This article is reprinted with permission from A Different Light: The Hanukkah Book of Celebration published by the Shalom Hartman Institute and Devora Publishing.
Haneirot Hallalu — literally “These Candles” — is sung after the Hanukkah candle-lighting. The song declares that the candles are holy and that their sole purpose is to commemorate the events of Hanukkah. Unlike the Shabbat candles, they may not be used as a source of light.
The halakhic [Jewish legal] warning “Haneirot Hallalu” is derived from the late Talmudic Tractate Soferim. The point is to warn the family not to use the light of these 36 Hanukkah candles (lit over eight days, not counting the shamash, or helper candle).
In fact, some versions of this section include exactly 36 words after the opening phrase: “Haneirot Hallalu,” which can be understood playfully as “these candles are LU [or rather, the Hebrew letters lamed and vav] = 30 + 6.” The Hebrew and Greek letters function also as numbers, so words can be translated into numbers using a system called “gematria.”
The holiness of the candles derives from their being dedicated to recalling the divine miracle of rescue from the Greeks and the lighting of the Temple menorah at the original rededication of the Temple by the Maccabees. Unlike Shabbat candles, which are meant to light up the meal at the table and to create a peaceful, sociable atmosphere, Hanukkah candles are placed at the doorway or windowsill as symbols for passersby.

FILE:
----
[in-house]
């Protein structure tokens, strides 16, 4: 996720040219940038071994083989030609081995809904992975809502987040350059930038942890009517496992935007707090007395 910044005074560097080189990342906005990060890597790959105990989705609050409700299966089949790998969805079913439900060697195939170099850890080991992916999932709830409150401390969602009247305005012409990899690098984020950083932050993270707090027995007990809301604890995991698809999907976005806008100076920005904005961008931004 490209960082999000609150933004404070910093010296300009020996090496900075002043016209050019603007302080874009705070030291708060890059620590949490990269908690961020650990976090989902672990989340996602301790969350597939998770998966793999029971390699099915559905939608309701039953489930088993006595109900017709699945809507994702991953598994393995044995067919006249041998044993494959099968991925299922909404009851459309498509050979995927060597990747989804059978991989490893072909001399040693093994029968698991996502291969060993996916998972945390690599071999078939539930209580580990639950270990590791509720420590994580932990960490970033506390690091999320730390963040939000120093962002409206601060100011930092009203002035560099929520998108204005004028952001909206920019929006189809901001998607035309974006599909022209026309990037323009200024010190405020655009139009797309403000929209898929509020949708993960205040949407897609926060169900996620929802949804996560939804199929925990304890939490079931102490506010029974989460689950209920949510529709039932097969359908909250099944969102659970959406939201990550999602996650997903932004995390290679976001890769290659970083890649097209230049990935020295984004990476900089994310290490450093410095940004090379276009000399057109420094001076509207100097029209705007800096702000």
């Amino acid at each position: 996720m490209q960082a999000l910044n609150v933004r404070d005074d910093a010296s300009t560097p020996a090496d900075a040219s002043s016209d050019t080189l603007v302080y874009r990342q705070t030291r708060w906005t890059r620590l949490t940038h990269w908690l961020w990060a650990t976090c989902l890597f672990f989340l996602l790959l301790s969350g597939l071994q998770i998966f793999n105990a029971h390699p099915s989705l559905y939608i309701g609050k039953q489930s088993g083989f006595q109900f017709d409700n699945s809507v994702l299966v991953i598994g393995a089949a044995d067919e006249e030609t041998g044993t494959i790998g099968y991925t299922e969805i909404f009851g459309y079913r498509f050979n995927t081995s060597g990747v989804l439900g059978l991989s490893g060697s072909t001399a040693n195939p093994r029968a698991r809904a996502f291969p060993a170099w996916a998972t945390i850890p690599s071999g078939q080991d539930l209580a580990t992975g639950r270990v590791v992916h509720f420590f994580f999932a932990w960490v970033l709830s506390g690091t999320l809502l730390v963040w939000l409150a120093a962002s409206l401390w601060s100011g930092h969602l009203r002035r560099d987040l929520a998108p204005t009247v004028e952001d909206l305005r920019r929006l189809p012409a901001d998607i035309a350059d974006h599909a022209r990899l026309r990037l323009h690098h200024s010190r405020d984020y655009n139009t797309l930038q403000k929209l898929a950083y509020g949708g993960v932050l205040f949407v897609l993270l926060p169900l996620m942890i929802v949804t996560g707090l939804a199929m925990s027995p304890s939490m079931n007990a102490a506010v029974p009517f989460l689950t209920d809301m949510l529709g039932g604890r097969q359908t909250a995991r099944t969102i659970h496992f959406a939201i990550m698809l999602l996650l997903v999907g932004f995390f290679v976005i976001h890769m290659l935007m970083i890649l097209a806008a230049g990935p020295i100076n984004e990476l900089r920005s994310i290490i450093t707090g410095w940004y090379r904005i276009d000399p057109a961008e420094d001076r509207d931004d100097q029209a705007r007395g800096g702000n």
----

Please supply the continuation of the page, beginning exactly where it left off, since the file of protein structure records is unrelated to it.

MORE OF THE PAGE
Since this is their purpose, unlike other lamps in the house, their light may not be used. As the Shulchan Aruch [the standard code of Jewish law] rules: “One may not use the Hanukkah candle even for another holy task like studying Torah [or making havdalah on the Saturday evening during Hanukkah]. However, some rabbis [from Provence, France] permit secondary holy uses.”
Pronounced: KHAH-nuh-kah, also ha-new-KAH, an eight-day festival commemorating the Maccabees’ victory over the Greeks and subsequent rededication of the temple. Falls in the Hebrew month of Kislev, which usually corresponds with December.
Pronounced: muh-NOHR-uh, Origin: Hebrew, a lamp or candelabra, often used to refer to the Hanukkah menorah, or Hanukkiah.
Pronounced: shuh-BAHT or shah-BAHT, Origin: Hebrew, the Sabbath, from sundown Friday to sundown Saturday.
Pronunced: TORE-uh, Origin: Hebrew, the Five Books of Moses.